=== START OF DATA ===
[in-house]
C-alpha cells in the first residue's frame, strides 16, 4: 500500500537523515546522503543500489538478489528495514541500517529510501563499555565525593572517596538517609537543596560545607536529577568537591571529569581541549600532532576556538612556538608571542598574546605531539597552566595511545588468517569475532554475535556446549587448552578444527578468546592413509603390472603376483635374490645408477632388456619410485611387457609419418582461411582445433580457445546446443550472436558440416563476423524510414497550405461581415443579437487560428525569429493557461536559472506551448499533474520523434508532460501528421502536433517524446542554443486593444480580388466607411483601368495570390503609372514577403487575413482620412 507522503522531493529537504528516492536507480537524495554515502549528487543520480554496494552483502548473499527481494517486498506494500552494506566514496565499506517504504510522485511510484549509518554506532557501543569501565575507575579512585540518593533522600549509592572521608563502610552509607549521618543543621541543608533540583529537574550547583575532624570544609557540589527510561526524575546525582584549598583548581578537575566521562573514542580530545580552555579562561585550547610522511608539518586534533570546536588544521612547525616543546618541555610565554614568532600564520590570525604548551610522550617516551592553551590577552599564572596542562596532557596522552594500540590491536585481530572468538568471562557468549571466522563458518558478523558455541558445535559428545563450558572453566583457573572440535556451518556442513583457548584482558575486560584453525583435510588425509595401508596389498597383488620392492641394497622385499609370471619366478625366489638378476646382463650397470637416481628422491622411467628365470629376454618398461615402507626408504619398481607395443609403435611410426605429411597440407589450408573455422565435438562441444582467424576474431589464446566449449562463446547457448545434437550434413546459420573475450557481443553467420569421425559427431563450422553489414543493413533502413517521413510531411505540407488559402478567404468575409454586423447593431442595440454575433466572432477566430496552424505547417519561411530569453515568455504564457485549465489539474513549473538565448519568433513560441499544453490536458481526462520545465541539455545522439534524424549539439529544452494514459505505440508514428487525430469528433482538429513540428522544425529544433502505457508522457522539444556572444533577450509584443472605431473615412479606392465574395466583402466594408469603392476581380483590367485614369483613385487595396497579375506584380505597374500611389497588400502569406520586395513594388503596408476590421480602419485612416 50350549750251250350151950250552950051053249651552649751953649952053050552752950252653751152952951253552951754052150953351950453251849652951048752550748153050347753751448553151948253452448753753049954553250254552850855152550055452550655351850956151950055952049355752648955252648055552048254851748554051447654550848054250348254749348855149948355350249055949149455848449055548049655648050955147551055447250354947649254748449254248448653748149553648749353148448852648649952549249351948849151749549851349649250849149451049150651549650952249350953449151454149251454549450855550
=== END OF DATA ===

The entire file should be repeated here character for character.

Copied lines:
[in-house]
C-alpha cells in the first residue's frame, strides 16, 4: 500500500537523515546522503543500489538478489528495514541500517529510501563499555565525593572517596538517609537543596560545607536529577568537591571529569581541549600532532576556538612556538608571542598574546605531539597552566595511545588468517569475532554475535556446549587448552578444527578468546592413509603390472603376483635374490645408477632388456619410485611387457609419418582461411582445433580457445546446443550472436558440416563476423524510414497550405461581415443579437487560428525569429493557461536559472506551448499533474520523434508532460501528421502536433517524446542554443486593444480580388466607411483601368495570390503609372514577403487575413482620412 507522503522531493529537504528516492536507480537524495554515502549528487543520480554496494552483502548473499527481494517486498506494500552494506566514496565499506517504504510522485511510484549509518554506532557501543569501565575507575579512585540518593533522600549509592572521608563502610552509607549521618543543621541543608533540583529537574550547583575532624570544609557540589527510561526524575546525582584549598583548581578537575566521562573514542580530545580552555579562561585550547610522511608539518586534533570546536588544521612547525616543546618541555610565554614568532600564520590570525604548551610522550617516551592553551590577552599564572596542562596532557596522552594500540590491536585481530572468538568471562557468549571466522563458518558478523558455541558445535559428545563450558572453566583457573572440535556451518556442513583457548584482558575486560584453525583435510588425509595401508596389498597383488620392492641394497622385499609370471619366478625366489638378476646382463650397470637416481628422491622411467628365470629376454618398461615402507626408504619398481607395443609403435611410426605429411597440407589450408573455422565435438562441444582467424576474431589464446566449449562463446547457448545434437550434413546459420573475450557481443553467420569421425559427431563450422553489414543493413533502413517521413510531411505540407488559402478567404468575409454586423447593431442595440454575433466572432477566430496552424505547417519561411530569453515568455504564457485549465489539474513549473538565448519568433513560441499544453490536458481526462520545465541539455545522439534524424549539439529544452494514459505505440508514428487525430469528433482538429513540428522544425529544433502505457508522457522539444556572444533577450509584443472605431473615412479606392465574395466583402466594408469603392476581380483590367485614369483613385487595396497579375506584380505597374500611389497588400502569406520586395513594388503596408476590421480602419485612416 50350549750251250350151950250552950051053249651552649751953649952053050552752950252653751152952951253552951754052150953351950453251849652951048752550748153050347753751448553151948253452448753753049954553250254552850855152550055452550655351850956151950055952049355752648955252648055552048254851748554051447654550848054250348254749348855149948355350249055949149455848449055548049655648050955147551055447250354947649254748449254248448653748149553648749353148448852648649952549249351948849151749549851349649250849149451049150651549650952249350953449151454149251454549450855550